Random sampling errors are one type of experimental error that everybody should know.
To further compound the random sampling errors, many survey companies, newspapers and pundits are well aware of this, and deliberately manipulate polls to give favorable results.
In any experiment where it is impossible to sample an entire population, usually due to practicality and expense, a representative sample must be used.
Of course, when you use a sample group, it can never fully match the entire population, and there will always be some likelihood of random sampling error.
Any researcher must strive to ensure that the sample is as representative as possible, and statistical tests have inbuilt checks and balances to take this into account.
To illustrate how to ensure that your statistics are as accurate as possible, we are going to use the example of an opinion poll. These are one of the most commonly misinterpreted representations of data, and failure to take into account the nuances of statistics can paint an incorrect picture.
The problem is, when you see an opinion poll in a newspaper or internet site, you will usually see a margin of error, such a + or - 3%. The temptation is to think that the polls will be accurate within this figure.
For example, if a poll gives one political party (A) a 42% share of the vote, and the other (B) 39%, this opens up a number of possible results. (A) could have 45%, (B) 36%. Both could be 39% or (B) could actually be ahead, 42% versus 39%. Of course, the results could show any variation in between those extremes. Complicated enough?
To complicate the picture further, even this random sampling error can be wildly inaccurate. Any opinion poll may give the margin of error, but this can convey a false sense of security and make people assume that the results 'must' lie within this range.
In fact, these figures could actually be completely wrong, and the numbers are only ever an estimate.
The problem is that these results only show the random sampling error within that specific group. They show the chances of the results in that group occurring purely by chance, exactly like the 95% confidence margin employed by many scientific researchers.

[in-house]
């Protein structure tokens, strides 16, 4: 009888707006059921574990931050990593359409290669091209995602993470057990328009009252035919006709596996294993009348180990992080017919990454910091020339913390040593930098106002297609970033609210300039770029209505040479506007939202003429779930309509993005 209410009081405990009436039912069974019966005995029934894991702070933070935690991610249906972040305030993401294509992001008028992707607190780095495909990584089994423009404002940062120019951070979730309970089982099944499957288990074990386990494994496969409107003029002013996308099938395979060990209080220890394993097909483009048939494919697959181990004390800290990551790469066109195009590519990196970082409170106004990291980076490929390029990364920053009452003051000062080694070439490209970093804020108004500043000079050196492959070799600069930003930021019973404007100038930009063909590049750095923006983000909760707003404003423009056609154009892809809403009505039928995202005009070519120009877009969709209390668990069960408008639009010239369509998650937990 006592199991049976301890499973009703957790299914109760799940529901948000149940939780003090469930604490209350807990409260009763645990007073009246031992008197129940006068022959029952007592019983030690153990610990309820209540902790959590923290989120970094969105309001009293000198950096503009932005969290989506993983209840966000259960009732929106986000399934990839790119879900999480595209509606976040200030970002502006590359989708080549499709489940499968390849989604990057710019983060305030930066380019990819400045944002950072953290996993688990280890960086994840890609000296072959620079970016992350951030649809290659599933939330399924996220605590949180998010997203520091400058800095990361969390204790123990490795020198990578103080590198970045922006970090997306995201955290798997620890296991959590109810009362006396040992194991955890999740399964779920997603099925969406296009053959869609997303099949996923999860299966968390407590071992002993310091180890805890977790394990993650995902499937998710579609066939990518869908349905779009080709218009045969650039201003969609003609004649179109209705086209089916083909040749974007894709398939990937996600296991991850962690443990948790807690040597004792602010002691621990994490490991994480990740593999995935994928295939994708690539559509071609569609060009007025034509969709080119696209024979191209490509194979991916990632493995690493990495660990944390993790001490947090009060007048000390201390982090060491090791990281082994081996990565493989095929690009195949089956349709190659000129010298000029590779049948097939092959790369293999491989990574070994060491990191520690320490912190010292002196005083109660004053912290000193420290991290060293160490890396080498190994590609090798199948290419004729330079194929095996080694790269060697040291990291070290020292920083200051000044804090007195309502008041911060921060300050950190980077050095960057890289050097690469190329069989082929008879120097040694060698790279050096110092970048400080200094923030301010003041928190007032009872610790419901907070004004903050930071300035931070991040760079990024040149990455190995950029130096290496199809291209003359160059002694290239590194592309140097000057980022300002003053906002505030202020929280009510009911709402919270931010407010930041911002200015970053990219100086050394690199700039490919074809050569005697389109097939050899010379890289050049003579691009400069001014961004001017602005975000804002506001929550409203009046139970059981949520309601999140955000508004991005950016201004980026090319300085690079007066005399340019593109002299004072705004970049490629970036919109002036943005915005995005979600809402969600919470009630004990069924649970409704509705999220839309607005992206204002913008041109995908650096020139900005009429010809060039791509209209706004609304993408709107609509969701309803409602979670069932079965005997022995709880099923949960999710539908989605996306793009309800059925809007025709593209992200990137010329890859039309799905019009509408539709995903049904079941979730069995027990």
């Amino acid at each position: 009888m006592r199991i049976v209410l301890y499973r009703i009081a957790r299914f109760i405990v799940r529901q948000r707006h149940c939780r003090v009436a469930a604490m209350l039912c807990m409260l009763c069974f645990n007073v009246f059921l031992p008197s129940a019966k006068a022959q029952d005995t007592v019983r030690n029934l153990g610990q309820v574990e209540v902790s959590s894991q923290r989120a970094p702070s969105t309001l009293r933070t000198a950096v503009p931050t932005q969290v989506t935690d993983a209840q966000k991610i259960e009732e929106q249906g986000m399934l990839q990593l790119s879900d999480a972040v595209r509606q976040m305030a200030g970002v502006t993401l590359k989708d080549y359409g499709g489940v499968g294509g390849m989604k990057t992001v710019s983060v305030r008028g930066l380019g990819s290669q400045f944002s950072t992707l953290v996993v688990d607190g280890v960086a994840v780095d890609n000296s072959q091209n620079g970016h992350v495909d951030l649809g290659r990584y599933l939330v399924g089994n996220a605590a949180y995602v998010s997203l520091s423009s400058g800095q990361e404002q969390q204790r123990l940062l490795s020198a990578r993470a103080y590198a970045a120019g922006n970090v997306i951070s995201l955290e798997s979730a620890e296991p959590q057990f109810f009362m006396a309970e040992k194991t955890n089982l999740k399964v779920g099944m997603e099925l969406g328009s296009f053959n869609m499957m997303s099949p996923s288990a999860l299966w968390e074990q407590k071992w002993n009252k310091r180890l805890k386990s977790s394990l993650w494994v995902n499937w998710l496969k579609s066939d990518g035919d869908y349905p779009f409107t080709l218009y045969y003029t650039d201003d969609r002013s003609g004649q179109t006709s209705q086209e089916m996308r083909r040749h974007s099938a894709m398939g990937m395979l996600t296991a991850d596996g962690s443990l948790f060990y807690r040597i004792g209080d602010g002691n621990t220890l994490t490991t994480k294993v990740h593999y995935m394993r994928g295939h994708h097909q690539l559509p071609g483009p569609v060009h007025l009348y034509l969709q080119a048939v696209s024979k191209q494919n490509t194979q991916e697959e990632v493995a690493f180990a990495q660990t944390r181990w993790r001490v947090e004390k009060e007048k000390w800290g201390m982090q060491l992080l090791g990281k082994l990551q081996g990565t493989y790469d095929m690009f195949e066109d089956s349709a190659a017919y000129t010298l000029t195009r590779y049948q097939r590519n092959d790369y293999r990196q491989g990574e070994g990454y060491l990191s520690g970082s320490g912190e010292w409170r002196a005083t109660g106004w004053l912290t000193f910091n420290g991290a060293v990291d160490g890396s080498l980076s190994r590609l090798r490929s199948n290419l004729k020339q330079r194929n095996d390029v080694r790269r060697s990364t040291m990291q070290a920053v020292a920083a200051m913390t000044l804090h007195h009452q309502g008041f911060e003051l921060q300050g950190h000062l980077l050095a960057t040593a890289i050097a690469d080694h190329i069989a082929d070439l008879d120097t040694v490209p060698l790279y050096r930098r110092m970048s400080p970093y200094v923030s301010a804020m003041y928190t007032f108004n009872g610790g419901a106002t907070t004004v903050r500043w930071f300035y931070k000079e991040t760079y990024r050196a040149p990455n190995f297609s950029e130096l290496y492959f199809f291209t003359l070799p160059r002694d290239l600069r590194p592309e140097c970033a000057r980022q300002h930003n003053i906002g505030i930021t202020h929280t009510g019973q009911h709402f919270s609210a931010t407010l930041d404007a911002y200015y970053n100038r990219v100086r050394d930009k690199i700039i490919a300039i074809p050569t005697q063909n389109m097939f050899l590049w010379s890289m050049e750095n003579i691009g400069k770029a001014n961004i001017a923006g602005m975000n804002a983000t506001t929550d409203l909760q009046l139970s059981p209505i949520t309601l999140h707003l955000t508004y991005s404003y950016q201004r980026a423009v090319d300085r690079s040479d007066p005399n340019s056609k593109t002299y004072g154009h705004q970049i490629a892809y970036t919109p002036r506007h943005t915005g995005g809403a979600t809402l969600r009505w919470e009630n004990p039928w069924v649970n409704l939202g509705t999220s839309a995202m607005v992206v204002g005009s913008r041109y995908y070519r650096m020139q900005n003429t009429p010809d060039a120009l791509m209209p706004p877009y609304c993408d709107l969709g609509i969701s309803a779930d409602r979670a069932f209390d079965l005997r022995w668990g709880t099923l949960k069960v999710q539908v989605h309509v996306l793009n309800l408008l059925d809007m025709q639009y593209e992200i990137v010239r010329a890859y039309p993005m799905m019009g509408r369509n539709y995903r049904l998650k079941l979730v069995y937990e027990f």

However, this is a very narrow definition and is often misunderstood.
In an opinion poll, there is no guarantee that the sample of 1000 or 10 000 people is truly representative of the larger population as a whole.
There have been many extremely inaccurate polls conducted over the years, and they fell down due to poor design and not understanding all of the relevant factors.
For example, an opinion poll company conducting telephone polls may make the mistake of only telephoning during office hours, when most of the population is at work, skewing the data.
In addition, poorer families do not always have a fixed line telephone and use unregistered cell phones, again leaving a huge potential for inaccuracy. The margins of error would be perfectly acceptable, in these cases, but the overall findings would still be horribly wrong.
Modern polling companies are very skilled at designing polls to select samples from many elements of the population, and via various media, so big errors rarely happen. Despite this, opinion polls must always be taken as a guide only, not an exact representation of how an election is likely to unfold.
The mistakes made by pollsters relate directly to any type of experiment involving random sample groups.
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